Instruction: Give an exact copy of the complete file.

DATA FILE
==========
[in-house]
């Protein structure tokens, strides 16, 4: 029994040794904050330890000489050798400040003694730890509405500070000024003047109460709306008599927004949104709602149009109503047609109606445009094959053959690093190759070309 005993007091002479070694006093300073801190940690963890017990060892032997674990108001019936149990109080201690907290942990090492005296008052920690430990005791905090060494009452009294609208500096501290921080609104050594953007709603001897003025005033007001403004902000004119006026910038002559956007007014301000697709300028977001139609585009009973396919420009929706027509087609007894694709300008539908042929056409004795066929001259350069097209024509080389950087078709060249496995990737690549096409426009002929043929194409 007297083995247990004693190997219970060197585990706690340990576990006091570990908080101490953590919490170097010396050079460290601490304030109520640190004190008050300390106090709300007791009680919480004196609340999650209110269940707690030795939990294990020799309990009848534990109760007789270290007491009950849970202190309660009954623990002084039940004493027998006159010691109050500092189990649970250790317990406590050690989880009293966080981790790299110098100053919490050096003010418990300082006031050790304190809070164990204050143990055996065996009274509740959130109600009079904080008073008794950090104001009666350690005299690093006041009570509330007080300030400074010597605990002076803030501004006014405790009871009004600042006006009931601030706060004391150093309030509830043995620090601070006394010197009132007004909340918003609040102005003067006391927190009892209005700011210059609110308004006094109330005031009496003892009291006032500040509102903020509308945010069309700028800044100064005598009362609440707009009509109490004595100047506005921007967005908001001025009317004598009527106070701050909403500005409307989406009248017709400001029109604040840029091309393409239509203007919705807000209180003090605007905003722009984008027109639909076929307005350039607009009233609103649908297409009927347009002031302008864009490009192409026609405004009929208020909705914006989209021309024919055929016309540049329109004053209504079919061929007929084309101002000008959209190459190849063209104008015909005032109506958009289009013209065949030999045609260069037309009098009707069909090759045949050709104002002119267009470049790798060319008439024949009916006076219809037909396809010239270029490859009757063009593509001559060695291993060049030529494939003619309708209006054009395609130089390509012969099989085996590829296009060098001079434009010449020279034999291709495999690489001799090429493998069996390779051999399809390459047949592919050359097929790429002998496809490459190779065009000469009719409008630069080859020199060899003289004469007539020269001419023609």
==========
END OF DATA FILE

[in-house]
């Protein structure tokens, strides 16, 4: 029994040794904050330890000489050798400040003694730890509405500070000024003047109460709306008599927004949104709602149009109503047609109606445009094959053959690093190759070309 005993007091002479070694006093300073801190940690963890017990060892032997674990108001019936149990109080201690907290942990090492005296008052920690430990005791905090060494009452009294609208500096501290921080609104050594953007709603001897003025005033007001403004902000004119006026910038002559956007007014301000697709300028977001139609585009009973396919420009929706027509087609007894694709300008539908042929056409004795066929001259350069097209024509080389950087078709060249496995990737690549096409426009002929043929194409 007297083995247990004693190997219970060197585990706690340990576990006091570990908080101490953590919490170097010396050079460290601490304030109520640190004190008050300390106090709300007791009680919480004196609340999650209110269940707690030795939990294990020799309990009848534990109760007789270290007491009950849970202190309660009954623990002084039940004493027998006159010691109050500092189990649970250790317990406590050690989880009293966080981790790299110098100053919490050096003010418990300082006031050790304190809070164990204050143990055996065996009274509740959130109600009079904080008073008794950090104001009666350690005299690093006041009570509330007080300030400074010597605990002076803030501004006014405790009871009004600042006006009931601030706060004391150093309030509830043995620090601070006394010197009132007004909340918003609040102005003067006391927190009892209005700011210059609110308004006094109330005031009496003892009291006032500040509102903020509308945010069309700028800044100064005598009362609440707009009509109490004595100047506005921007967005908001001025009317004598009527106070701050909403500005409307989406009248017709400001029109604040840029091309393409239509203007919705807000209180003090605007905003722009984008027109639909076929307005350039607009009233609103649908297409009927347009002031302008864009490009192409026609405004009929208020909705914006989209021309024919055929016309540049329109004053209504079919061929007929084309101002000008959209190459190849063209104008015909005032109506958009289009013209065949030999045609260069037309009098009707069909090759045949050709104002002119267009470049790798060319008439024949009916006076219809037909396809010239270029490859009757063009593509001559060695291993060049030529494939003619309708209006054009395609130089390509012969099989085996590829296009060098001079434009010449020279034999291709495999690489001799090429493998069996390779051999399809390459047949592919050359097929790429002998496809490459190779065009000469009719409008630069080859020199060899003289004469007539020269001419023609």